AUGUST 22, 2011: Because of the unethical actions of a few people out to make money, whiplash injuries may be the most misunderstood back and neck injury. When many people hear about a whiplash complaint, they assume the neck injury is a fake. But the truth is, whiplash can be just as serious as any back injury or neck injury, causing serious pain for victims.
Part of the problem with whiplash injuries is that people will fake the injury as a way of making money off an accident. A variety of accidents can result in a whiplash injury and the symptoms are easy to fake. One of the symptoms of whiplash is neck discomfort, which can be difficult for doctors or experts to refute. But for those who suffer an actual whiplash injury, the consequences are very real.
Whiplash injuries occur when the victim's body remains still but the head is thrust backward and then very quickly forward—similar to how the body would respond in a rear-end car accident. Although people use the word whiplash to describe the injuries, whiplash actually describes the motion of the head and neck. The injuries have a variety of names, including neck sprain and neck strain.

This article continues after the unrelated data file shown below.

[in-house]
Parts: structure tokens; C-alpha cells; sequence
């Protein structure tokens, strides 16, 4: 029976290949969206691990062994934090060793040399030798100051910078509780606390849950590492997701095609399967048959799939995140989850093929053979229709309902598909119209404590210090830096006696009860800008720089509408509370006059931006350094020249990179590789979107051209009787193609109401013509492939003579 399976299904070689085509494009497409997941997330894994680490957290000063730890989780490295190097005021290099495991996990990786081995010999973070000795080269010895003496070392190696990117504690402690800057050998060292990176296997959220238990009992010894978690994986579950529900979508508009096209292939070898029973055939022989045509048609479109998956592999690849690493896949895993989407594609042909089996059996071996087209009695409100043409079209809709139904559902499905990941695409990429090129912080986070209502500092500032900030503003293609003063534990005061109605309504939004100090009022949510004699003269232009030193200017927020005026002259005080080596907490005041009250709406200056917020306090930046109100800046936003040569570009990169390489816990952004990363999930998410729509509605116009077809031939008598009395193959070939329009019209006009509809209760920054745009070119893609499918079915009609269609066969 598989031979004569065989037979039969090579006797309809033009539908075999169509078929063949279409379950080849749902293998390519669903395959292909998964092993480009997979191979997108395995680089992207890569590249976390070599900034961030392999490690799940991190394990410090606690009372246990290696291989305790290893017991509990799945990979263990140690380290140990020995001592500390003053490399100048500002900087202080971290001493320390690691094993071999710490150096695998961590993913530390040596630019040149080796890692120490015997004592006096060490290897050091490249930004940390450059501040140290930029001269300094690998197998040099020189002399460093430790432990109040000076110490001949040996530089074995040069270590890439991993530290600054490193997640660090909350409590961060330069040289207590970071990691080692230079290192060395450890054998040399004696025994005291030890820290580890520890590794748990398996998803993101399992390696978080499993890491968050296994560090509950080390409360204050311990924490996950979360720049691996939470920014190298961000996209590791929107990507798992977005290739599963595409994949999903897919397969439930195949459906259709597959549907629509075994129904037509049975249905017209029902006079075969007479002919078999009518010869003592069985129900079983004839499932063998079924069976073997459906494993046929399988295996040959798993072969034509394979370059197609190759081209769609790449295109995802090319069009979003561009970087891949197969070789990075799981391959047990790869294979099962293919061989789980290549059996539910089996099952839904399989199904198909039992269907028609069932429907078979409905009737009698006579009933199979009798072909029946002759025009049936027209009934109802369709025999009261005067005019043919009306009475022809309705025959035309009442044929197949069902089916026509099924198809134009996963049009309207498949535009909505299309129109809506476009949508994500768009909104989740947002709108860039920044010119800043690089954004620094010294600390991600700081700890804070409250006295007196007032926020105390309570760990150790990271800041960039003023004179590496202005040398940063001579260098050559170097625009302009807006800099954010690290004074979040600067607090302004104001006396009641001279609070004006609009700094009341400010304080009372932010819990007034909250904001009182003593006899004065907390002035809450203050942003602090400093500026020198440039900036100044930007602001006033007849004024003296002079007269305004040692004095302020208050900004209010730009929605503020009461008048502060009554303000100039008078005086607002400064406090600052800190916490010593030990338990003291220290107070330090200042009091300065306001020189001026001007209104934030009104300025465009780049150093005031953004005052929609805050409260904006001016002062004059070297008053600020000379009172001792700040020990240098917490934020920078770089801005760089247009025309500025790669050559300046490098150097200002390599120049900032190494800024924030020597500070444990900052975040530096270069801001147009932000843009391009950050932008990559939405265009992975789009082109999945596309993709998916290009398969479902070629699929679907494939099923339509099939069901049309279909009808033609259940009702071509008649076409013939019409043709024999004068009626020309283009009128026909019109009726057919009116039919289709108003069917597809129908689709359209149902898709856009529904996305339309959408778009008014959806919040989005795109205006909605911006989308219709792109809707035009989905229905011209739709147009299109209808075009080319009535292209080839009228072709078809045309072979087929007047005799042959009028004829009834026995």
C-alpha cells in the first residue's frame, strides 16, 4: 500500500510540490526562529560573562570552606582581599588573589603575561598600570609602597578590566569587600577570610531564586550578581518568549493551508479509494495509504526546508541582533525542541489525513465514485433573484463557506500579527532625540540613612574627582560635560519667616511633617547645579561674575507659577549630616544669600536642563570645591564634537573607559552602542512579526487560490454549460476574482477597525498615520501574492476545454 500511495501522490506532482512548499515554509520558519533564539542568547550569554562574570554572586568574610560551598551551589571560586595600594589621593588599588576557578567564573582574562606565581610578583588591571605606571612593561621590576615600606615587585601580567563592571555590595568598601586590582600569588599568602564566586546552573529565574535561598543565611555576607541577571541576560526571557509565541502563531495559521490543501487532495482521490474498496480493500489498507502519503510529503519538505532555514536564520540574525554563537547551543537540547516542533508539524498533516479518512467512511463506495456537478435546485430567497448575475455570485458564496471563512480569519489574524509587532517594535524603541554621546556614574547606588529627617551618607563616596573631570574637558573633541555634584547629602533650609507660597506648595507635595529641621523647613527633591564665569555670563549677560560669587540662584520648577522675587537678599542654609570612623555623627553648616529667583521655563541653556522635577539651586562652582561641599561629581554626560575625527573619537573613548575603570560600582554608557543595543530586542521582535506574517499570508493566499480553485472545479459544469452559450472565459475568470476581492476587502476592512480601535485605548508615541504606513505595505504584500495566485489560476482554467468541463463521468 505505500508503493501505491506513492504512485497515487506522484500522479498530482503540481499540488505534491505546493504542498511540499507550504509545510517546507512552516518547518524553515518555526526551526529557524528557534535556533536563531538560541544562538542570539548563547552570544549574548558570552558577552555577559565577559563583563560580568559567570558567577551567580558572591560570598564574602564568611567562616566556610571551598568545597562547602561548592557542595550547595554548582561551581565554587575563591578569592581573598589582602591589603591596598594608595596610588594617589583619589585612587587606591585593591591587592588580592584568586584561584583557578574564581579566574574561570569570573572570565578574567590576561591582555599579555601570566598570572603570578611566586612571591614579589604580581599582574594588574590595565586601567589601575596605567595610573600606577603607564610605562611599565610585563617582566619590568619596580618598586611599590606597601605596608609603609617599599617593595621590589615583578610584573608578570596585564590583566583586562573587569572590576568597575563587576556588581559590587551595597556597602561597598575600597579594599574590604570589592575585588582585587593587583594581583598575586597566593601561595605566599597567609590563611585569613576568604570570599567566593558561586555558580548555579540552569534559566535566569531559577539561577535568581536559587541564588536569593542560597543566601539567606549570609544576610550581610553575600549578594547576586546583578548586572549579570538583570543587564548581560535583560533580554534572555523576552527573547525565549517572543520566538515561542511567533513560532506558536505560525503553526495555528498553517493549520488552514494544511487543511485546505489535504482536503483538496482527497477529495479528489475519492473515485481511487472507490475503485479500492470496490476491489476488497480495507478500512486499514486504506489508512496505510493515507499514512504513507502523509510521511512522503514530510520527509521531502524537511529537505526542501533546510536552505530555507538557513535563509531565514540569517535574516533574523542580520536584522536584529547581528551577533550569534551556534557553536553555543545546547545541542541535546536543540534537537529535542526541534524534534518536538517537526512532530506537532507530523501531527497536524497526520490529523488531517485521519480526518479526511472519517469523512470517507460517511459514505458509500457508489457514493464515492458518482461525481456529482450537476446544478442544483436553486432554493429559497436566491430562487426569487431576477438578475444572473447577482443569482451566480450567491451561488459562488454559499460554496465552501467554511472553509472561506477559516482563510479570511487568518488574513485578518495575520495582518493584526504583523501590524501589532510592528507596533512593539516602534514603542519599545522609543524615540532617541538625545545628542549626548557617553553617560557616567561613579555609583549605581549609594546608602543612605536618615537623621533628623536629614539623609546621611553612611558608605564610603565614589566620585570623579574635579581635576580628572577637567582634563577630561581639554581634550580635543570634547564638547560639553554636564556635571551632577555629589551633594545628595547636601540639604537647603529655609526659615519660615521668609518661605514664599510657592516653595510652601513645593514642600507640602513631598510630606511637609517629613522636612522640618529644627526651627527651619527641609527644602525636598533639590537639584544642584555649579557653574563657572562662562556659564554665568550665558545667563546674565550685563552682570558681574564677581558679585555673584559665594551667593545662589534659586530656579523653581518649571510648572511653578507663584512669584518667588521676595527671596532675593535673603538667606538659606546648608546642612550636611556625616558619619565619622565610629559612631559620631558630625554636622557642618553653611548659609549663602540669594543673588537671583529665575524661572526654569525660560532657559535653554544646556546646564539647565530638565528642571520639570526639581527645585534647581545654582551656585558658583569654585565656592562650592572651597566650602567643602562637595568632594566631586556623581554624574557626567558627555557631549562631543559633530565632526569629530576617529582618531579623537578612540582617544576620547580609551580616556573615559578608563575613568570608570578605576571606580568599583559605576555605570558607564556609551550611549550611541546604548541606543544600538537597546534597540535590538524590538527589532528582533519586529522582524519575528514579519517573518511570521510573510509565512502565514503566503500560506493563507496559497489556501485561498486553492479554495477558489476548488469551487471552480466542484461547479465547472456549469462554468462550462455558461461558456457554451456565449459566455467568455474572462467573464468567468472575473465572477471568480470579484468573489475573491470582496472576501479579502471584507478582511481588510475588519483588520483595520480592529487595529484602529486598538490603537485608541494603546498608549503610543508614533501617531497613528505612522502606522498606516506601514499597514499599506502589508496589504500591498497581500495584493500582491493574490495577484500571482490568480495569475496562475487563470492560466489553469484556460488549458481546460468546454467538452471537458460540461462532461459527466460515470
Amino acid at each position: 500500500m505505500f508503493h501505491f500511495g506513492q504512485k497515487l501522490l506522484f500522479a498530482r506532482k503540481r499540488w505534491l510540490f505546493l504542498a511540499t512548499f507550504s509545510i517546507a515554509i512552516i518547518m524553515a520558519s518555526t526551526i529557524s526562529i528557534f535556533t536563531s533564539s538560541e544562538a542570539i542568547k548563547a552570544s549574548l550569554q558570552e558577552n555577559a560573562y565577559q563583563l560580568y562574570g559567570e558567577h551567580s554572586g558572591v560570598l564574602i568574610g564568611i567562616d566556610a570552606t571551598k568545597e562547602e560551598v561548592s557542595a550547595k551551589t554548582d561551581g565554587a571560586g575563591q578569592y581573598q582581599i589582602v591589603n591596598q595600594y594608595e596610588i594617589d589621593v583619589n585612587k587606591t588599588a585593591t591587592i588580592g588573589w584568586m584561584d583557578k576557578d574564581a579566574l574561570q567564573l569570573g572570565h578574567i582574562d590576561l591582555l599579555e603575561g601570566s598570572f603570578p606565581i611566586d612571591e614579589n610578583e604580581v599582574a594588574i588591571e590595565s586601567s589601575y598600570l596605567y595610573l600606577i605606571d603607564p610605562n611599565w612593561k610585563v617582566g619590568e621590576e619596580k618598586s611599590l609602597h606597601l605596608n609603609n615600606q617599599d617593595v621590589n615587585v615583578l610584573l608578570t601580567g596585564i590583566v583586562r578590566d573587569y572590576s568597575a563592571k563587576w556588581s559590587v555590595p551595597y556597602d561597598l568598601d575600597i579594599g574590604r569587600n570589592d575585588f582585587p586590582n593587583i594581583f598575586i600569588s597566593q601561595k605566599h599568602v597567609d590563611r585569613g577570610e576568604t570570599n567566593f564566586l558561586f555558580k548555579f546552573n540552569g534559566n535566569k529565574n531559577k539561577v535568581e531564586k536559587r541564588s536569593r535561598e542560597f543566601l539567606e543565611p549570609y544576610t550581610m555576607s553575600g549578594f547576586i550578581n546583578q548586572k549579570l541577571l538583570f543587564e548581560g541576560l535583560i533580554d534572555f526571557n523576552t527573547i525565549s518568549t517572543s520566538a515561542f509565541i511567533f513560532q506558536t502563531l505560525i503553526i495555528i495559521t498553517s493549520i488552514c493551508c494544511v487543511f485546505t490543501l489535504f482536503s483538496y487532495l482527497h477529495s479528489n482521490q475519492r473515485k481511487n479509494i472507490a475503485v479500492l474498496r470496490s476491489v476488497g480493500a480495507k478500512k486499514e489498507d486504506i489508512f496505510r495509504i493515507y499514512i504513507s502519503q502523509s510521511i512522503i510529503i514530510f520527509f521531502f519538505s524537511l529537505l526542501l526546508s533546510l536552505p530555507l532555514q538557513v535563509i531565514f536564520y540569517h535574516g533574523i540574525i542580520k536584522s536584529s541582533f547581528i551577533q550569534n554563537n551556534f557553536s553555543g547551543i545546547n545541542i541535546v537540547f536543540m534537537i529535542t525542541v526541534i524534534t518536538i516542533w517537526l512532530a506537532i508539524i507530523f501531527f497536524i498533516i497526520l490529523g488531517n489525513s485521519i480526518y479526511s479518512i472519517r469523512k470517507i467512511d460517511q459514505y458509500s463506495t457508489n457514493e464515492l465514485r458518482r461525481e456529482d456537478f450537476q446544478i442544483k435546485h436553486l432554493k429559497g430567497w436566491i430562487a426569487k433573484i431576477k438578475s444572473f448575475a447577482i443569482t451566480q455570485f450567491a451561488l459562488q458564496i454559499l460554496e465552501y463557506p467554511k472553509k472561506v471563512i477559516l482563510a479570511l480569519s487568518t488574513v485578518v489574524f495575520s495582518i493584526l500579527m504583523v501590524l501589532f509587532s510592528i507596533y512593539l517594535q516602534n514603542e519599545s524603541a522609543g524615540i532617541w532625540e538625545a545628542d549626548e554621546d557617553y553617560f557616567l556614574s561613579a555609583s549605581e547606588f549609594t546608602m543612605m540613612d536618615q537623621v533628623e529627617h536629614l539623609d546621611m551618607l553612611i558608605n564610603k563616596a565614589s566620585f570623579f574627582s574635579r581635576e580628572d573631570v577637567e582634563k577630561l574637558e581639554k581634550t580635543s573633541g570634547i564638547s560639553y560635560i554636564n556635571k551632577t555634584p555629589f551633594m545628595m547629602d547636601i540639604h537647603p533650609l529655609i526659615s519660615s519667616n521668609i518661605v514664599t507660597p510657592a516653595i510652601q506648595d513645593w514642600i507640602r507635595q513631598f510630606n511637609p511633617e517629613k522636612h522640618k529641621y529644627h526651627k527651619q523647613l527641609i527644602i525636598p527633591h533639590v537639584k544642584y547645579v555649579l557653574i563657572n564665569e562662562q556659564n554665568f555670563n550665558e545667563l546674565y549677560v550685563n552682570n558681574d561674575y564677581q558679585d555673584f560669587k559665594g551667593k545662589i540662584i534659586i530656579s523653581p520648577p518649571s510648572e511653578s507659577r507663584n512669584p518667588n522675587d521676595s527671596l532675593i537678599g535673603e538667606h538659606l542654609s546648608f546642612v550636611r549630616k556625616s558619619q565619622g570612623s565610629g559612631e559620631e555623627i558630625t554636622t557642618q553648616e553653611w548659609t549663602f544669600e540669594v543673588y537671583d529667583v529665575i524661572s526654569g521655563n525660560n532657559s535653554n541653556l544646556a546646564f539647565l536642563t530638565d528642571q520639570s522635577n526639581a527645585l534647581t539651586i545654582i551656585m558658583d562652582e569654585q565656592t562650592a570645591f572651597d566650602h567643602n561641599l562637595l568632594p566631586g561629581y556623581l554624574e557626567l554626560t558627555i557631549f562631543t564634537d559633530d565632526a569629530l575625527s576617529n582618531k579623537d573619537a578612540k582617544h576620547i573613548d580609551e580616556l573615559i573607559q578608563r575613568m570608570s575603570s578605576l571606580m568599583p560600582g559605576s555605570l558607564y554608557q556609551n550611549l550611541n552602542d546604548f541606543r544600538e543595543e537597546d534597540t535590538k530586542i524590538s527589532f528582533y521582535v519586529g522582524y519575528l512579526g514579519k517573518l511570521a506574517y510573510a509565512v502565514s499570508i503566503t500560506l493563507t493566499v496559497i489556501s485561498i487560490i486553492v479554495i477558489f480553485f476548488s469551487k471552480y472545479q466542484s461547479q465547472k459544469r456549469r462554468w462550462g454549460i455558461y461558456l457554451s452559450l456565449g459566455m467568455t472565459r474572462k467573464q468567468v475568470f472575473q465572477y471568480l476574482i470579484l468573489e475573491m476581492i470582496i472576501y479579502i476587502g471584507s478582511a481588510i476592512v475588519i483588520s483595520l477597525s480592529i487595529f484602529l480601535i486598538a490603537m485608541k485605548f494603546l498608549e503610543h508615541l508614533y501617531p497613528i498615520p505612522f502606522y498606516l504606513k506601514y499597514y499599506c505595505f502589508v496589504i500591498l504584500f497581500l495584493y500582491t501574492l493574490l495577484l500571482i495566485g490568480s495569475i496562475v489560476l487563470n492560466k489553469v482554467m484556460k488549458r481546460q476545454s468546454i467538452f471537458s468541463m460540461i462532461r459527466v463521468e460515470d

Symptoms of whiplash injuries include neck pain and swelling, neck stiffness, dizziness, tenderness in the back, muscle spasms, difficulty moving the neck, and headache and pain that shoots from the neck into the shoulder. According to the National Institute of Neurological Disorders and Stroke, some patients may also experience nervousness, irritability, memory loss and problems with concentration. Symptoms may appear immediately after the injury occurs or may take a few days.
Although most whiplash injuries involve minor soft tissue damage and victims fully recover from their injuries, some victims suffer a fracture of the vertebra and/or dislocation of the vertebra, which can have more serious consequences. Damage to the vertebra can result in temporary paralysis and permanent damage to the nerves in the area.
Whiplash injuries can be incredibly painful and they can require months of rehabilitation for the victim to recover. For most patients, recovery happens relatively quickly, but those with severe whiplash injuries might suffer from chronic pain, chronic headaches and spinal cord damage. For these patients, recovery can be a long process, and they may never fully recover.
By Heidi Turner